charge, as you don't know the mix of audience until they ask for tickets -- but it might
be worth the effort. A $90 admission fee for non-members, $85 for either US
SAILING or club memberships and $80 if they are members of both seems fair; if the
cost of the event (including lunch and the US SAILING fee) was calculated to be
between $55 and $60.

You can fine-tune the pricing for subsequent years and set up a fenced account for
profits. The $90 fee should not deter many non-members who own boats. Again,
we're happy to discuss these aspects with you.

Sales: It is far better to emphasize advanced sale of tickets rather than to operate a
sales facility at the hall. Make it your goal to sell out before the seminar day. This
will depend largely on publicity and how actively you approach sales. If you need to
go after ticket sales, try the local yacht clubs and marine outlets before resorting to
on-site sales at the seminar. Then if you have a few seats left, you can advertise the
last couple of days that "50 tickets remain and will be sold at the door." This
approach anticipates natural disasters like snowstorms and other adverse conditions
that may discourage people from attending if they have not already purchased tickets
in advance.

You will most likely get 50% of your registrants up to two weeks before the event;
your second 50% will come within the last two weeks. Make sure to have a pre-
registration deadline (we recommend three to five days prior to the seminar).

Income and Attendance: For reference, the typical Safety At Sea seminar draws in
an average of $10,000 in revenues. The expenses also are approximately $10,000.
Those organizations who make out best financially are those who follow our
budgeting and ticket pricing guidelines most closely. Some even make a slight profit.

Average attendance is approximately 275 people at an average ticket cost of $80.
This figure is dependent on your location, your facilities, whether or not lunch is
included, any group memberships you may be serving, as well as advertising efforts.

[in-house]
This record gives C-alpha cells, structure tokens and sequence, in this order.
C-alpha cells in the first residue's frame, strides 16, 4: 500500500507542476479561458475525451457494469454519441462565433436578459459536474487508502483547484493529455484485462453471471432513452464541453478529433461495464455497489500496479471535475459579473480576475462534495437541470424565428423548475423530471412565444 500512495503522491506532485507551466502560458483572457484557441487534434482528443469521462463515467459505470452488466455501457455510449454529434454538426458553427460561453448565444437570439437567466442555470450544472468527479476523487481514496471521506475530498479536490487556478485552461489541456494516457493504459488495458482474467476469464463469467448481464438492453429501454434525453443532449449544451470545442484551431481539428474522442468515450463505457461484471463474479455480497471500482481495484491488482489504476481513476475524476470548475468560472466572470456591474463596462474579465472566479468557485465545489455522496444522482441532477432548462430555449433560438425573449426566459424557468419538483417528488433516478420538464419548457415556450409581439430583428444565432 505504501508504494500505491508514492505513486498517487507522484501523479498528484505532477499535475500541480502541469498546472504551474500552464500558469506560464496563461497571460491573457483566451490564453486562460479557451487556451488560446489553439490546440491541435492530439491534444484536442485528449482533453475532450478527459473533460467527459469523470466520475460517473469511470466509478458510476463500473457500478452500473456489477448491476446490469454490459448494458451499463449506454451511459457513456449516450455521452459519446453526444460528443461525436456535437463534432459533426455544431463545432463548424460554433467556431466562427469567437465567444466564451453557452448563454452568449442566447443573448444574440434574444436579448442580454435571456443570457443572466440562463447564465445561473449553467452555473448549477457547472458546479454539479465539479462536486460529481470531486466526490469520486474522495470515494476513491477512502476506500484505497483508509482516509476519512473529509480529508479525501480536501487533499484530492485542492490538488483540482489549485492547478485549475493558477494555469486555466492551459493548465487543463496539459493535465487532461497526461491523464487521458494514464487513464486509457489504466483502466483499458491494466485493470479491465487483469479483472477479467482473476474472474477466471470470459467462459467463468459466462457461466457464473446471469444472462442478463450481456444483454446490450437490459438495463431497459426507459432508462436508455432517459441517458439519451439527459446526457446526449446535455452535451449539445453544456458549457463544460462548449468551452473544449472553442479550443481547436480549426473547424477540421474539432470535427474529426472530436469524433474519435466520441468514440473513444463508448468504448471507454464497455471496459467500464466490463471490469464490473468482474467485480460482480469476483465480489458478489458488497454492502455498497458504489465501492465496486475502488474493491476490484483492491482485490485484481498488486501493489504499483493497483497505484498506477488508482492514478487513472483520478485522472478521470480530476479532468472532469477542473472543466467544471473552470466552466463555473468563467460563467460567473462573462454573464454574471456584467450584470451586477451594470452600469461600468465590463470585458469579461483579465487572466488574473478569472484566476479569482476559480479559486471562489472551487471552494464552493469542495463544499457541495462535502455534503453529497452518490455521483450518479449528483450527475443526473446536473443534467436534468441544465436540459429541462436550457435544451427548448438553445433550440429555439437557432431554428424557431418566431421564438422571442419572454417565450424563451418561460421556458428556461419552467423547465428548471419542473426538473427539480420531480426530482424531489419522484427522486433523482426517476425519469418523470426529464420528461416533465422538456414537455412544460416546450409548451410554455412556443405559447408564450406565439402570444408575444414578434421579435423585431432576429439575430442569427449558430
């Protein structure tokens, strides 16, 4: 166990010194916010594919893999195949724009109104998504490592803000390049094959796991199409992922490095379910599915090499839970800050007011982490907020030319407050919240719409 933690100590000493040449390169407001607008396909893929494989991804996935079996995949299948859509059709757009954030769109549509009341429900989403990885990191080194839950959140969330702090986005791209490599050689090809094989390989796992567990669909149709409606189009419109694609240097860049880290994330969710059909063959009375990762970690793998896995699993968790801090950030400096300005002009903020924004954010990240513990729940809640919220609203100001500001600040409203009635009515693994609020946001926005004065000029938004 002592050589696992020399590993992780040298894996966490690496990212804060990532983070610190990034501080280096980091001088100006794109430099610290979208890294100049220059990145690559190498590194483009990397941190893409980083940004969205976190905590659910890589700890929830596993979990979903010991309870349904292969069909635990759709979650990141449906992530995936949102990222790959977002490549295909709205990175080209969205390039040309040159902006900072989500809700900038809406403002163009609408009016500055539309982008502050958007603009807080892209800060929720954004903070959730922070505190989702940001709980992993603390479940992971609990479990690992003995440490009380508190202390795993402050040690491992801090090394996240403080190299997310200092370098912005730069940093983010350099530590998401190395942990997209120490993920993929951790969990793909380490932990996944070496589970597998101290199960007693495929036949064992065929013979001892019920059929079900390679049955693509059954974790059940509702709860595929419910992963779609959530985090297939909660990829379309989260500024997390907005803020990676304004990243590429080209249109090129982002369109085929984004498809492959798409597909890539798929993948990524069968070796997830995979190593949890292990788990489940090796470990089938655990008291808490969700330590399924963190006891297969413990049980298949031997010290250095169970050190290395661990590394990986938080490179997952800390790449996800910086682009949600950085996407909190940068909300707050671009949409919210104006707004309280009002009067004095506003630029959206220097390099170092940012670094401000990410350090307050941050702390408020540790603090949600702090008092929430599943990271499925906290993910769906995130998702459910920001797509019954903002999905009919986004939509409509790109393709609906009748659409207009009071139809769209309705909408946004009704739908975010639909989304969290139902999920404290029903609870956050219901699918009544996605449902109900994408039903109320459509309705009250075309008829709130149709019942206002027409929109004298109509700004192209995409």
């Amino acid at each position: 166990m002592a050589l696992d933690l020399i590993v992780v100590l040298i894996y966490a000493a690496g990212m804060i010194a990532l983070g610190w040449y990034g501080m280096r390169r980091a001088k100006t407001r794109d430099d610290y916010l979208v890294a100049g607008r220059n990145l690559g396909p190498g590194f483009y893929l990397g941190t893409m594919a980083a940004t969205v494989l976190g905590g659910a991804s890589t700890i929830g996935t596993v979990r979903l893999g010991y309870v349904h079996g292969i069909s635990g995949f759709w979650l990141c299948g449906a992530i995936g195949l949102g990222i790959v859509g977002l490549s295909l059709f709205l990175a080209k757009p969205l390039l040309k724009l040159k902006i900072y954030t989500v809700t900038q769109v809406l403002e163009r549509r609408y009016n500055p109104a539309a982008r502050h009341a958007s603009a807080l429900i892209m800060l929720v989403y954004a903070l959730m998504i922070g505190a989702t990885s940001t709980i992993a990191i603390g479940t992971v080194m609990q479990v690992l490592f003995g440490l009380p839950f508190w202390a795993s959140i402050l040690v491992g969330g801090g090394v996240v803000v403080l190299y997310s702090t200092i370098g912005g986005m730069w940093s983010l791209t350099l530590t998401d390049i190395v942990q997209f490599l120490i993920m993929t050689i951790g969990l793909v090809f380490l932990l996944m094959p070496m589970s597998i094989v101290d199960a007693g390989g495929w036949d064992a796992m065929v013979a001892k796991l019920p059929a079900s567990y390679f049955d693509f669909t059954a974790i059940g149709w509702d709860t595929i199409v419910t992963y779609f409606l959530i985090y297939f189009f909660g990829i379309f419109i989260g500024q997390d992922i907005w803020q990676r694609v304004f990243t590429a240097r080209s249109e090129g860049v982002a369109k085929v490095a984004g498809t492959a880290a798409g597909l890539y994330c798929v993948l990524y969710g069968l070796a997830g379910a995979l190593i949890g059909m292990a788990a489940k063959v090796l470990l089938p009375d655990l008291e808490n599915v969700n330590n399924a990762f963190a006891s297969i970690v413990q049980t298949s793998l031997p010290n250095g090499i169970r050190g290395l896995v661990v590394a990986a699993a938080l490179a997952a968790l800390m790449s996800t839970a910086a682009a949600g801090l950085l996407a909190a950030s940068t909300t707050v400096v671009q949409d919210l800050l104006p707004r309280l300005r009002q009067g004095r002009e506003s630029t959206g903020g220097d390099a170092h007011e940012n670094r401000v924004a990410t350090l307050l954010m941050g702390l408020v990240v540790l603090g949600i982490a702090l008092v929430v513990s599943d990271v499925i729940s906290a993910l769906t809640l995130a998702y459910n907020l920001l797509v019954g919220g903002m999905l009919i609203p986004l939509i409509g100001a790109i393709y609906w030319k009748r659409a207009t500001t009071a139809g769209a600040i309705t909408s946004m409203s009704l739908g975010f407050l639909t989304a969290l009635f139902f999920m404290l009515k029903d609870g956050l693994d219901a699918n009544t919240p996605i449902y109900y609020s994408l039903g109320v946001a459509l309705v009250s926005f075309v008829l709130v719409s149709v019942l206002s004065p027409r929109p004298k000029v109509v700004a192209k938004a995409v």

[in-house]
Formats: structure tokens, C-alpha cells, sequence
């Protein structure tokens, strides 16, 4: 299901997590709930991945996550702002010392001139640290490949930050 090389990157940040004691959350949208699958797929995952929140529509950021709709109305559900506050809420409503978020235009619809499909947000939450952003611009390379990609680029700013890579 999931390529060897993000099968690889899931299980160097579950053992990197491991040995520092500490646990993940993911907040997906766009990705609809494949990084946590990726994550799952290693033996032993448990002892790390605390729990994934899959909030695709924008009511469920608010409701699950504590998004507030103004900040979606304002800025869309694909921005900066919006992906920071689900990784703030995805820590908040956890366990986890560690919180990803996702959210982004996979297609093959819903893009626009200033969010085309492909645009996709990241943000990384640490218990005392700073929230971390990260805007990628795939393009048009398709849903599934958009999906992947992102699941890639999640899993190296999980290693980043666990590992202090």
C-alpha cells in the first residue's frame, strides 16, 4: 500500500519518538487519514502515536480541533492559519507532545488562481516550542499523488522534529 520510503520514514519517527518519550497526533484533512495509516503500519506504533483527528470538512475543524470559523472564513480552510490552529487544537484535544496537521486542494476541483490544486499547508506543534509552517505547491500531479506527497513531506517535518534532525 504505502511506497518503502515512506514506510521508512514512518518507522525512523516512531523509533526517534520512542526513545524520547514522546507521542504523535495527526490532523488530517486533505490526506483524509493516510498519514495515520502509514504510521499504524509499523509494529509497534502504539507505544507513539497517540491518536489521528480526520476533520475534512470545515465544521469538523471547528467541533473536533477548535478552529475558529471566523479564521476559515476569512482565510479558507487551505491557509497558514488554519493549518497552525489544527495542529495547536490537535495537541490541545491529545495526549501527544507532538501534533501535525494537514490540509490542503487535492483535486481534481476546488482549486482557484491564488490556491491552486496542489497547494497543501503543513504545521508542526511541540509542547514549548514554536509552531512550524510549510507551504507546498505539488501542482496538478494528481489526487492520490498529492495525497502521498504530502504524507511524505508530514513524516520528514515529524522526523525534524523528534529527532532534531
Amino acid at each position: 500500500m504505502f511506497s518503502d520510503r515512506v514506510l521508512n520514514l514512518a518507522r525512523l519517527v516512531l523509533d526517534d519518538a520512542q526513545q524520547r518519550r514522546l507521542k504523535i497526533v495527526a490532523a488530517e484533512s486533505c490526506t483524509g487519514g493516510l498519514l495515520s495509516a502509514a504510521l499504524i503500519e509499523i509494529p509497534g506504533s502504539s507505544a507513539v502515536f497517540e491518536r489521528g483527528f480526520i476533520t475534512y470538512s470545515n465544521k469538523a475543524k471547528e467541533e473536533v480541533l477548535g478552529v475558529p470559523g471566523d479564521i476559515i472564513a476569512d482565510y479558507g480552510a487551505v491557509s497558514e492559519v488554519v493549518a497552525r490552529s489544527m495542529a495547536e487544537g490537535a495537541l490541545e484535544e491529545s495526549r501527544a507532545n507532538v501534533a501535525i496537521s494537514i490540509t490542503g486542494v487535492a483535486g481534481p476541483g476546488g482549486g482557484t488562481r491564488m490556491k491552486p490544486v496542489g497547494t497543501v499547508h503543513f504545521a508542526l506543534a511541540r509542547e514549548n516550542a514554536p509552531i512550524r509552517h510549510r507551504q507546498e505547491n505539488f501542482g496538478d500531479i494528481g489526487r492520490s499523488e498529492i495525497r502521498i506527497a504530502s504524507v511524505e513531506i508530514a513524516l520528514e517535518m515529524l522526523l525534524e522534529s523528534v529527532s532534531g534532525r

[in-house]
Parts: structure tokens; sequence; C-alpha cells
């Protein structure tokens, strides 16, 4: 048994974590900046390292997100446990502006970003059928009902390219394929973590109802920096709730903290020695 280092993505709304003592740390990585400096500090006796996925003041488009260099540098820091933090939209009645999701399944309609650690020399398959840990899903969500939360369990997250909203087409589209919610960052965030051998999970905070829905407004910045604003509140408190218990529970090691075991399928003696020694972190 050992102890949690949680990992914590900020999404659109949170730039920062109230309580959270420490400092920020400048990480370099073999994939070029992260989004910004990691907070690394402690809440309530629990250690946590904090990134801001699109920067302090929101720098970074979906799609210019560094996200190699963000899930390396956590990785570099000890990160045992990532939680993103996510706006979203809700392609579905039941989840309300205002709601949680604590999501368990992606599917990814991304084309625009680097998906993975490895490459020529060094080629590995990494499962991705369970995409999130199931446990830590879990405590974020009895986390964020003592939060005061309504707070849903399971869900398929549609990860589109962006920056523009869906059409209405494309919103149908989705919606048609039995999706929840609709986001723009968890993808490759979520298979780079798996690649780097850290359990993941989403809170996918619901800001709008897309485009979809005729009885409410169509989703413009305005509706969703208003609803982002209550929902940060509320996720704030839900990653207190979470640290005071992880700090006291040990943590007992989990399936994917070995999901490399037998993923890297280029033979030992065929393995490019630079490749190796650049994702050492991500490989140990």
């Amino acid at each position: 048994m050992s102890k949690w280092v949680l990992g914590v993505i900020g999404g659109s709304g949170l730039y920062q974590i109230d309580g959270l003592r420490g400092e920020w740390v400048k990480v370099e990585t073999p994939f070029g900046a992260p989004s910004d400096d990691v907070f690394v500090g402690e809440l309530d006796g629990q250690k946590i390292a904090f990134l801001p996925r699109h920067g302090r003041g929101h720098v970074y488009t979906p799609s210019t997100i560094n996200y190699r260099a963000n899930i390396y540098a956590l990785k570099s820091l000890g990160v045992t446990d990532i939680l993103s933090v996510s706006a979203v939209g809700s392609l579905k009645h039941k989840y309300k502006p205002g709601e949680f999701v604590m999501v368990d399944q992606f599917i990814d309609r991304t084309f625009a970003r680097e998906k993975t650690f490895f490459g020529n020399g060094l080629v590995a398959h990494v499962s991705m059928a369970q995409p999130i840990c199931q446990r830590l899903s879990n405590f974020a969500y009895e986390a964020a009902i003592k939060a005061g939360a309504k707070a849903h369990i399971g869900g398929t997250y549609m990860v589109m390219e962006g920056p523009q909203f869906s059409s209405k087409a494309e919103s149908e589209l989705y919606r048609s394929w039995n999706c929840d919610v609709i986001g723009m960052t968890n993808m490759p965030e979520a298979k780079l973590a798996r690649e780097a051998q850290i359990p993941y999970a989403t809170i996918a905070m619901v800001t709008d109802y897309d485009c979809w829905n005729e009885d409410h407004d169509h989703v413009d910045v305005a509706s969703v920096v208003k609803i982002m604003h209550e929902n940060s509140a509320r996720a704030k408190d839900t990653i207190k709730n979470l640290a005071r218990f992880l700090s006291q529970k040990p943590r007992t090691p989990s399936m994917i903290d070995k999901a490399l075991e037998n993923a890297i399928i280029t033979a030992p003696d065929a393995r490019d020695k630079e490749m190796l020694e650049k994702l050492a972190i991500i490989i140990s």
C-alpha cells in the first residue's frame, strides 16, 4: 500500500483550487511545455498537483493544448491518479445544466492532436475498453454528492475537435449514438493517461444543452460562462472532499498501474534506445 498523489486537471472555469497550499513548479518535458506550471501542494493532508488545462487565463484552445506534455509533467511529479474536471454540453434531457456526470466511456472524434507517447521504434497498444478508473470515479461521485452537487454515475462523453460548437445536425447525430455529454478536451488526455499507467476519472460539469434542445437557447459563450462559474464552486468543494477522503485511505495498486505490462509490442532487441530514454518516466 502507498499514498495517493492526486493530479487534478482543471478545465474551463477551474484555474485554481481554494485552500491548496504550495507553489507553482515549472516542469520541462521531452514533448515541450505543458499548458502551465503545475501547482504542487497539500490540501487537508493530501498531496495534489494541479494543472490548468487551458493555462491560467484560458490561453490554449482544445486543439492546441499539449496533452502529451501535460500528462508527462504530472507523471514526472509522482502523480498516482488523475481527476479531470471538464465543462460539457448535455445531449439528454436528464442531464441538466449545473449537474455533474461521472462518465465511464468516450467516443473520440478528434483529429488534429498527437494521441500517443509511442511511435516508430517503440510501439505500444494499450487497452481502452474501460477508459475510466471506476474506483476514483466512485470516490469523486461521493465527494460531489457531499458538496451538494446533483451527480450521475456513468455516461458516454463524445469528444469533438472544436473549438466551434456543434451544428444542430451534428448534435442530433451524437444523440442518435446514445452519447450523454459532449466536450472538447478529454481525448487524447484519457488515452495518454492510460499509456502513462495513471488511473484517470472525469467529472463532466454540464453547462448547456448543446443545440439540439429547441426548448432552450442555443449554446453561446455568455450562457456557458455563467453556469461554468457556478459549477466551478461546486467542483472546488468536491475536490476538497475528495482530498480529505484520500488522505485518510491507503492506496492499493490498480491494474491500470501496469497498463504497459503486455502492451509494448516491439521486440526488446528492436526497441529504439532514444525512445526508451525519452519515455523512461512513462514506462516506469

(We think that $80 is the lowest figure you should charge in 2004.
A typical audience consists of 67% cruisers; 33% racers; 80% of the audience sails;
40% of the audience is female; 33% of the audience has gone on a cruise of at least
200 miles; and 80% plan to go on a cruise of at least 200 miles in the near future.

Most organizers of the more than 200 seminars since 1979 have found that they
needed a minimum cash flow of at least $7,000 to cover basic expenses other than
rental of the auditorium. This includes a payment of speakers' fees and expenses,
seating, tickets and handouts.

A rule of thumb that has worked time and again in successful safety seminars, is that
organizers should budget conservatively in order to break even. This means
budgeting to cover all expenses if only one-half the expected audience turns up. For
example, if you expect 400, budget to cover all expenses with 200.

The key to publicity is repeated, multiple exposure beginning at least two months in
advance for your event. Every yacht club bulletin should contain it, but much more
important is exposure in the local marine outlets, marinas and such. Newspapers
are also important publicity tools; most localities have a boating column in the paper
and the cultivation of its author is a must. Good "ready to print" copy should be
prepared and made available to each media outlet in the area. Please be sure to
Landfall Navigation as sponsors in all press releases and other printed materials

Upon receiving your Organizer Agreement, US SAILING will send you a disk with

promotional material that you can customize and take to a printer. We recommend
that approved seminars use the poster on this disk and refer to the seminar as the
“US SAILING Safety at Sea Seminar” in all publicity for the event. This clearly
differentiates it from other seminars. There are spaces on the poster that should be
filled in with your seminar’s specific information. Enlarge the poster to 11"X17" to be
most effective. You must keep putting the word out in every way you can until you
sell out. This is very important.

Repeated, multiple exposure also includes putting up posters all over town, using
radio and TV public service announcements, getting on radio talk shows, providing
local TV outdoor/recreation reporters with opportunities to get action footage (such
as the man-overboard practice sessions), assembling a ten-minute presentation and
taking it to local yacht club meetings, community and business service organizations
(Rotary, Lions Club, etc.), and having volunteers walk the piers and boatyards
several weekends before the event handing out flyers.

To assure the success of your seminar and establish its credibility, it is absolutely
imperative that US SAILING is informed of dates well ahead of press time, so they
can help advertise your dates in the magazine. If possible, they should know about
your details four months in advance of your event. The more time they have the
more exposure in CRUISING WORLD and SAILING WORLD your seminar will
have. Ideally we would like to publicize dates and contacts two issues in a row. US
SAILING also posts seminar dates and contact information on it’s web site at

As soon as you have hired your selected moderator, it is vital to begin to discuss with